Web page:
Meri Marzi aims to ensure sensitised, non-discriminatory health workers for the needs of female sex workers in the Suraksha Clinics under the UPSACS (Uttar Pradesh State AIDS Control Society) program by creating more dialogues and garnering public support for the cause of sex workers’ menstrual rights. The campaign will also ensure interventions with sex workers to clear misconceptions around overall hygiene management to ensure that results flow both ways.

Read more about her campaign.

MH Fellow Sabna comes with significant experience working with a range of development issues. A co-founder of Project Sakhi Saheli, which aims to combat period poverty and break menstrual taboos, Sabna has, in the past, worked on the issue of menstruation in urban slums of Delhi with women and adolescent girls. She and her team also released MenstraBook, with menstrastories and organised Menstra Tlk in the Delhi School of Social Work to create more conversations on menstruation.

With YKA MHM Fellow Vineet, Sabna launched Menstratalk, a campaign that aims to put an end to period poverty and smash menstrual taboos in society. As a start, the campaign aims to begin conversations on menstrual health with five hundred adolescents and youth in Delhi through offline platforms, and through this community mobilise support to create Period Friendly Institutions out of educational institutes in the city.

Read more about her campaign.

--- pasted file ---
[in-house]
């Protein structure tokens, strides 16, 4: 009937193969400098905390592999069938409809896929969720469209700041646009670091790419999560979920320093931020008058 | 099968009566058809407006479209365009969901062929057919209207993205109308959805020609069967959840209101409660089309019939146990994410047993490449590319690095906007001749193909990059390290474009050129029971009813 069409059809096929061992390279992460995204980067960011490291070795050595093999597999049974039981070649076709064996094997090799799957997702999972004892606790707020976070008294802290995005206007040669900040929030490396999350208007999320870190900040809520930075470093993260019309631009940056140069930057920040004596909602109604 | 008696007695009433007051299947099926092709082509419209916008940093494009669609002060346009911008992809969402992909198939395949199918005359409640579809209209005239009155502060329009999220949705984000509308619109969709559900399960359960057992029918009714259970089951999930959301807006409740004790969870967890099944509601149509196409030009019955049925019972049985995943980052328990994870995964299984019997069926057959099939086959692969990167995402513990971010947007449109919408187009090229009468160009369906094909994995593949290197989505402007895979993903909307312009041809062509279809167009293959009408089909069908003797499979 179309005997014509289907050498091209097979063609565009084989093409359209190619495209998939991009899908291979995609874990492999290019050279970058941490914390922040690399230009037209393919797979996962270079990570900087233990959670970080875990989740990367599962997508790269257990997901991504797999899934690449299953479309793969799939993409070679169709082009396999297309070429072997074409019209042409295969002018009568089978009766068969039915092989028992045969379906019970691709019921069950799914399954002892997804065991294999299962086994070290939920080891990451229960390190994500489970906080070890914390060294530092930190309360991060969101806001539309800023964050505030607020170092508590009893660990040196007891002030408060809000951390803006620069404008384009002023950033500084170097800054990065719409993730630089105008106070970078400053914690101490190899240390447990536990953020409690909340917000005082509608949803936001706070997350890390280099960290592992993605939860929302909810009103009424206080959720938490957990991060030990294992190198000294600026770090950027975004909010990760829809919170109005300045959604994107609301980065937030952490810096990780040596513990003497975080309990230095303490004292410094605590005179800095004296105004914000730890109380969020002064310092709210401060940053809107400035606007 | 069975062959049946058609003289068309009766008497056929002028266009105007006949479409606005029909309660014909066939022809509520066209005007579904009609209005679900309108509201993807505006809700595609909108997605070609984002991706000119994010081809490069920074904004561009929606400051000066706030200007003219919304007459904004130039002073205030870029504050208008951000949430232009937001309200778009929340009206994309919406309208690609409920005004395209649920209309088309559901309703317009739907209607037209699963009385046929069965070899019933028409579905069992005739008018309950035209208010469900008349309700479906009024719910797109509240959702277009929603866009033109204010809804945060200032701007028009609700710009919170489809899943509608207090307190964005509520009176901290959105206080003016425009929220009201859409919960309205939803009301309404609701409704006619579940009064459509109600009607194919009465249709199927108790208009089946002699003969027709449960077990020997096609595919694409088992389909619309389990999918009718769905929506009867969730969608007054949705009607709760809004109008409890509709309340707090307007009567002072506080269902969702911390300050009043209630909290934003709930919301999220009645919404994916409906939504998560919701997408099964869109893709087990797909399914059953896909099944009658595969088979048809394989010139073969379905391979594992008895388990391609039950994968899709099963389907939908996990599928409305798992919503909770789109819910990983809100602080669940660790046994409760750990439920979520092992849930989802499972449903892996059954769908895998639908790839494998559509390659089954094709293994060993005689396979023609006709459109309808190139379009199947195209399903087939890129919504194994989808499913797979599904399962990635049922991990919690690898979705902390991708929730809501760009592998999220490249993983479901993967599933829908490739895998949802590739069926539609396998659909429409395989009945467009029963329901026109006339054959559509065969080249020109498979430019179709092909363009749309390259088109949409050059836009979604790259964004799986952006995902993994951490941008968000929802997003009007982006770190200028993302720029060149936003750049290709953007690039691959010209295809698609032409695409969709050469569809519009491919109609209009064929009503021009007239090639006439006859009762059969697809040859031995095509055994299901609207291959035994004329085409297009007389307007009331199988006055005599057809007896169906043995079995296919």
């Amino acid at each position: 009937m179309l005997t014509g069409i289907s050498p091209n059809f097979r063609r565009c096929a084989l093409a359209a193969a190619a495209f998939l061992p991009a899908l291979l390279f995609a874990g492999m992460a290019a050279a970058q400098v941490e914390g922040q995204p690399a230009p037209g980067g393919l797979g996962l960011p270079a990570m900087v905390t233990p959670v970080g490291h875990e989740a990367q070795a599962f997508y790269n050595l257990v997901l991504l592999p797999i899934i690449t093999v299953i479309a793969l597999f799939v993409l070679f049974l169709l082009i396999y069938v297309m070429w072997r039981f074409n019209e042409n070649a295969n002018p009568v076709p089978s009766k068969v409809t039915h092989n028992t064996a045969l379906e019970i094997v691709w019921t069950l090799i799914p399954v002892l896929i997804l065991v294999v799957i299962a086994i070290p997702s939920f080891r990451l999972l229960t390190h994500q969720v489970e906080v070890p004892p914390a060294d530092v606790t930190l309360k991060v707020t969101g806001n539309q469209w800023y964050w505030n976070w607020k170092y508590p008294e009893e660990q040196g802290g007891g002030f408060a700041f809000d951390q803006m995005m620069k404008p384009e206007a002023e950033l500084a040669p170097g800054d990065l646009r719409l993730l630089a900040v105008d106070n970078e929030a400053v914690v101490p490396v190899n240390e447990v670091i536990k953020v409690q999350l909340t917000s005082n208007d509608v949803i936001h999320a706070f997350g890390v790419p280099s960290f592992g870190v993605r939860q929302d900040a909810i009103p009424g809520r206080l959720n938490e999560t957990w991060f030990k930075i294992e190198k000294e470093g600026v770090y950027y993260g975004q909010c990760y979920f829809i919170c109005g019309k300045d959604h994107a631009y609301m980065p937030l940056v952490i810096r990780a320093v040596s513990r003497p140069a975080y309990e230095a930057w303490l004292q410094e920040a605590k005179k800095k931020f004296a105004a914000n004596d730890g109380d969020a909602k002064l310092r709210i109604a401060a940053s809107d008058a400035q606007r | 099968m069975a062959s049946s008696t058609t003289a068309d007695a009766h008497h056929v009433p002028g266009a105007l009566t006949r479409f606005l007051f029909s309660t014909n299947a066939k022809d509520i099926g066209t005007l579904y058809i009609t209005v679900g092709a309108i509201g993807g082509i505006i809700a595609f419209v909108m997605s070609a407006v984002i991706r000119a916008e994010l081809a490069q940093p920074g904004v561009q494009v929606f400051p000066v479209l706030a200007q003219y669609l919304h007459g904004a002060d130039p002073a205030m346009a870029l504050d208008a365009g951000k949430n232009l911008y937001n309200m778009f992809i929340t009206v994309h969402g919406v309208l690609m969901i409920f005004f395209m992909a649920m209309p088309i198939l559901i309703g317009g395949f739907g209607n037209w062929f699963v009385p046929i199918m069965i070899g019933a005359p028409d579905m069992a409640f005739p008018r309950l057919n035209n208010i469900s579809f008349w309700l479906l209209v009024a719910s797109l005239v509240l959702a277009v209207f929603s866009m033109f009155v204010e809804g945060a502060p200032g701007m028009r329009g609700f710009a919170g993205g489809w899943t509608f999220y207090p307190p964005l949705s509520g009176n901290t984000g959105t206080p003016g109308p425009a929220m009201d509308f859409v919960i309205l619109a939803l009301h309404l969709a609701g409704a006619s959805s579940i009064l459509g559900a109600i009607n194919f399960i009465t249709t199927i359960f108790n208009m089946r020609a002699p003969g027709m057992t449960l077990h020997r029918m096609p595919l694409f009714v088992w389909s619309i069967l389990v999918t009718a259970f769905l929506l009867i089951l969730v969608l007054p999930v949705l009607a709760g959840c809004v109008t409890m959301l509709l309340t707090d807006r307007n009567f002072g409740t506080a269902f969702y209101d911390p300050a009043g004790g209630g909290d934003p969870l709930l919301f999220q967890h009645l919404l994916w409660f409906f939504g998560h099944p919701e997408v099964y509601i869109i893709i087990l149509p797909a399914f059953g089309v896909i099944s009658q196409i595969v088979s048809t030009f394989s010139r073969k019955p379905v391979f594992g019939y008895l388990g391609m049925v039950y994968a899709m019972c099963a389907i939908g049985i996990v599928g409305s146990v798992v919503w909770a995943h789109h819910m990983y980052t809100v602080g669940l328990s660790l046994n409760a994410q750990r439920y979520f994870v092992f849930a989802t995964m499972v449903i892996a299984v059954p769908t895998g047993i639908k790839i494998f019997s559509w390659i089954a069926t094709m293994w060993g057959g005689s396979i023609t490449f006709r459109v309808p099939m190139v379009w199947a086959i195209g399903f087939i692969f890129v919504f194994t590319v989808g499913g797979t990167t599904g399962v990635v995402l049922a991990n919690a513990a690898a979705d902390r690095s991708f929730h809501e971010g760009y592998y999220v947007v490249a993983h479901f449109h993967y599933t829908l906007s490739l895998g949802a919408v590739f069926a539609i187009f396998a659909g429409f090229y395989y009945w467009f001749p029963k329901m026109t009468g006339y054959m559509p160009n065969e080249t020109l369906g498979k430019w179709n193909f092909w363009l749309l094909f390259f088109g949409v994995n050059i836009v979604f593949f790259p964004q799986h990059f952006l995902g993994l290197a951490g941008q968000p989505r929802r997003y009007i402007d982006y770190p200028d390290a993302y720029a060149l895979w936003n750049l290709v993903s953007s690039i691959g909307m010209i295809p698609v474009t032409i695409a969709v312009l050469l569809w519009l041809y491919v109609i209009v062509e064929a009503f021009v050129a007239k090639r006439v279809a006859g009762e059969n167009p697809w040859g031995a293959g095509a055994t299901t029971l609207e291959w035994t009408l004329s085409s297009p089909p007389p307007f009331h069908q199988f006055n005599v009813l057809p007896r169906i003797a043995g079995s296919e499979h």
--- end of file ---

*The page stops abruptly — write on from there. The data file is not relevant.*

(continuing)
A student from Delhi School of Social work, Vineet is a part of Project Sakhi Saheli, an initiative by the students of Delhi school of Social Work to create awareness on Menstrual Health and combat Period Poverty. Along with MHM Action Fellow Sabna, Vineet launched Menstratalk, a campaign that aims to put an end to period poverty and smash menstrual taboos in society.

As a start, the campaign aims to begin conversations on menstrual health with five hundred adolescents and youth in Delhi through offline platforms, and through this community mobilise support to create Period Friendly Institutions out of educational institutes in the city.

Find out more about the campaign here.

A native of Bhagalpur district – Bihar, Shalini Jha believes in equal rights for all genders and wants to work for a gender-equal and just society. In the past she’s had a year-long association as a community leader with Haiyya: Organise for Action’s Health Over Stigma campaign. She’s pursuing a Master’s in Literature with Ambedkar University, Delhi and as an MHM Fellow with YKA, recently launched ‘Project अल्हड़ (Alharh)’.